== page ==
Praise for Melvin Patrick Ely's
The Adventures of Amos 'n' Andy
Compelling . . . a stunningly objective look at the history
of the program and how it affected, and was affected by, the culture at
large. . . . Remarkable.
--Michael Blowen, Boston Globe
Mr. Ely, with grace and concision, folds in the history of
minstrel performance. . . . Amos 'n' Andy was an instant success, and
went on to become both a national institution and a subject of racial
controversy; Mr. Ely's sensitive and scholarly work shows us why.
--The New Yorker
The problem of the twentieth century, Du Bois averred,
would be the problem of the 'color line.' But what happens when the
color line serves double-duty as a punch line? Melvin Patrick Ely
offers an engrossing, perhaps definitive, account of one of the most
fascinating episodes in popular entertainment. There was never anything
black-and-white about the achievements--and failings--of Amos 'n' Andy,
and Ely's work helps us make sense of its ambiguous legacy.
--Henry Louis Gates Jr.
Engaging . . . . [Ely] does a brilliant job of sorting out
what is in many ways a hellishly complex story. . . . With exemplary
scholarship and well-reasoned eloquence, he advances us a long way
toward understanding, while also vividly revealing some unsettling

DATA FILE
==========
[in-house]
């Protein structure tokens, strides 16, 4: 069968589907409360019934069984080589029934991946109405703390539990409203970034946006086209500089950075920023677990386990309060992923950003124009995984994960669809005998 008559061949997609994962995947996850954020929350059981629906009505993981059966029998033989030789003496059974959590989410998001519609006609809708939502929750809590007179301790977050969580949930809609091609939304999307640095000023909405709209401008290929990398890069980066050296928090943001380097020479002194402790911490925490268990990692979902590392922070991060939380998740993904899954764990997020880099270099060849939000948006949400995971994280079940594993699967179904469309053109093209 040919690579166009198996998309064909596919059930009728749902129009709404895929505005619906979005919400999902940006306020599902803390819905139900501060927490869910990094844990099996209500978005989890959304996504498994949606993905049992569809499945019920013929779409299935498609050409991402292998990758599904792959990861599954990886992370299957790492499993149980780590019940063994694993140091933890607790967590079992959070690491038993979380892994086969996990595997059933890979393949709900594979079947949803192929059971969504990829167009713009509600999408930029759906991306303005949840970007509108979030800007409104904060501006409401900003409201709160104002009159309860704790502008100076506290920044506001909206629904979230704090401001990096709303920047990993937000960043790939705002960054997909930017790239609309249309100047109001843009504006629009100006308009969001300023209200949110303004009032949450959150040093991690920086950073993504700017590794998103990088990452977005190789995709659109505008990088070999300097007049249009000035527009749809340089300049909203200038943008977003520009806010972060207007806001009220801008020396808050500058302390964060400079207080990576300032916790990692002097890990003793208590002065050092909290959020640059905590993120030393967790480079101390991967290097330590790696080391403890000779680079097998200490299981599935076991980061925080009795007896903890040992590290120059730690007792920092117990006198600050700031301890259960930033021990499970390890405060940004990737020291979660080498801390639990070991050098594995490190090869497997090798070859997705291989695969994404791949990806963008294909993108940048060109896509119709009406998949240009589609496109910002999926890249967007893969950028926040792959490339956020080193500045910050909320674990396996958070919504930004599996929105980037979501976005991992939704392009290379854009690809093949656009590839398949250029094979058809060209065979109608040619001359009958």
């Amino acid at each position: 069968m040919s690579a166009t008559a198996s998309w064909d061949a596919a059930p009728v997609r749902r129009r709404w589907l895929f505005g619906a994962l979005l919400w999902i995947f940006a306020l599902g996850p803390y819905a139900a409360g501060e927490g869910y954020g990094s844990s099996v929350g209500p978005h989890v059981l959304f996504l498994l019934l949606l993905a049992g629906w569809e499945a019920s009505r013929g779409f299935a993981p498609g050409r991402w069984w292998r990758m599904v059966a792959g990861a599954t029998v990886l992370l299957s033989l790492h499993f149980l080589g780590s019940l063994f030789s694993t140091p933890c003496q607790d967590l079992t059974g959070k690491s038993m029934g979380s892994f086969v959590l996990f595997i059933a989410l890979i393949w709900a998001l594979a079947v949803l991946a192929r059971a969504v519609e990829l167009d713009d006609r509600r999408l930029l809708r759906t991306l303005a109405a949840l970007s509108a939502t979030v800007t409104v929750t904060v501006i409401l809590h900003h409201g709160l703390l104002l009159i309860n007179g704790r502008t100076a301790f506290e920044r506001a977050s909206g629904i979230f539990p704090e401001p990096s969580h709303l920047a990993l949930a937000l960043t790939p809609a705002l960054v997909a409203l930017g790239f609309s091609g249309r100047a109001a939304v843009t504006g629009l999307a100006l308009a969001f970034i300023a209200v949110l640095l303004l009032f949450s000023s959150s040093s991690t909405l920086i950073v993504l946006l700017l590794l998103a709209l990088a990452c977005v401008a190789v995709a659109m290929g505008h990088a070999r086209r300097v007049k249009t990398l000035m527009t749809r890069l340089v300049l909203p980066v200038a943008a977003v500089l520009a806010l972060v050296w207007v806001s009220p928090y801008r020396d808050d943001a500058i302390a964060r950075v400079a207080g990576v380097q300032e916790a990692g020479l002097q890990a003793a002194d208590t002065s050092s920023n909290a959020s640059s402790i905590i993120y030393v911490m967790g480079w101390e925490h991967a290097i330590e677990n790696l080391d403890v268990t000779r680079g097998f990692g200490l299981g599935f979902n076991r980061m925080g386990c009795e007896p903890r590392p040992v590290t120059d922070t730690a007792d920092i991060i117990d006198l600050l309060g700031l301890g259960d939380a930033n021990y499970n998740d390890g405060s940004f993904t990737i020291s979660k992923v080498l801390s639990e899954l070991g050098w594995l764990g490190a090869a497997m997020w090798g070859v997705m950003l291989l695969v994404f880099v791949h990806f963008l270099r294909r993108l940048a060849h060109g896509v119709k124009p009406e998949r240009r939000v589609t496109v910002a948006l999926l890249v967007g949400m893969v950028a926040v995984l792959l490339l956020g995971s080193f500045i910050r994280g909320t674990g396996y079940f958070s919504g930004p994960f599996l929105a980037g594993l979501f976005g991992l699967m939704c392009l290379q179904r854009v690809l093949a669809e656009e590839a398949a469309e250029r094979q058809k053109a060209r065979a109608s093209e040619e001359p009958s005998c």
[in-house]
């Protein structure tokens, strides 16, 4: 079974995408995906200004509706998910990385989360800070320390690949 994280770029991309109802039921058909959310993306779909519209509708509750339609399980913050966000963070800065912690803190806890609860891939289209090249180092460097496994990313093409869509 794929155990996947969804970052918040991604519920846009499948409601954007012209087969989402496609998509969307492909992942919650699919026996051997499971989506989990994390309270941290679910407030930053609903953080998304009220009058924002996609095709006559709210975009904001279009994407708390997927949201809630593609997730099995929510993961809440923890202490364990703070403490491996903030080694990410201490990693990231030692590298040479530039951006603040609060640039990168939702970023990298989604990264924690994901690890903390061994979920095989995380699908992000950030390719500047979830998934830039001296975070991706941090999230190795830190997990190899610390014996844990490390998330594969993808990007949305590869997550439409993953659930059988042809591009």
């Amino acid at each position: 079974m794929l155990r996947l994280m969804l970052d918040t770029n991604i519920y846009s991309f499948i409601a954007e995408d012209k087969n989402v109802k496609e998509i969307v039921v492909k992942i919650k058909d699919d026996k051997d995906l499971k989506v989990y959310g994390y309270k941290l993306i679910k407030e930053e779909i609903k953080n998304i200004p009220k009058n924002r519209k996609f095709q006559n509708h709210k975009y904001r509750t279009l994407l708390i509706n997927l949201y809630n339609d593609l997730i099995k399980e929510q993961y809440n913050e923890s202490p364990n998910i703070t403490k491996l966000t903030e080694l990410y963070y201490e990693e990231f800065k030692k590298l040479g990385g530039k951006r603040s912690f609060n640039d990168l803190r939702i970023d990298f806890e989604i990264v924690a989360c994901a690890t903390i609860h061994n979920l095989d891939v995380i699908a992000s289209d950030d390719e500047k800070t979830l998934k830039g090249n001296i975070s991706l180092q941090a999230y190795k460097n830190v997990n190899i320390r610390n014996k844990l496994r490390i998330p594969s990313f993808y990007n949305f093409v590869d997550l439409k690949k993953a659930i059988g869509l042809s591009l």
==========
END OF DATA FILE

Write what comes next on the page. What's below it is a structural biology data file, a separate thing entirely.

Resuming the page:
aspects of our culture that shouldn't be forgotten.
--Brian St. Pierre, San Francisco Chronicle
A rare study of popular culture that is also valid as
serious history . . . a careful, thoughtful book that declines every
opportunity--and many are presented--for politically correct
--Jonathan Yardley, Washington Post
Painfully funny . . . ironic.
--Maureen Corrigan, Fresh Air, National Public Radio
Melvin Ely's Amos 'n' Andy brings new and refreshing
subtlety and complexity to our understanding of American racial
attitudes, black as well as white, during the first half of the
--C. Vann Woodward
Melvin Patrick Ely has undertaken to tell nothing less than
the entire story of this astonishingly popular and yet problematic
show, and to establish its place in the history of racial
understanding--and misunderstanding--in America. Ely combines serious
scholarship with a keen eye for irony and illuminating detail to make
Amos 'n' Andy a striking book on American race relations in the
twentieth century as seen from the radically transforming perspective
of radio and television.
--Arnold Rampersad, author of The Life of Langston Hughes and Jackie Robinson: A Biography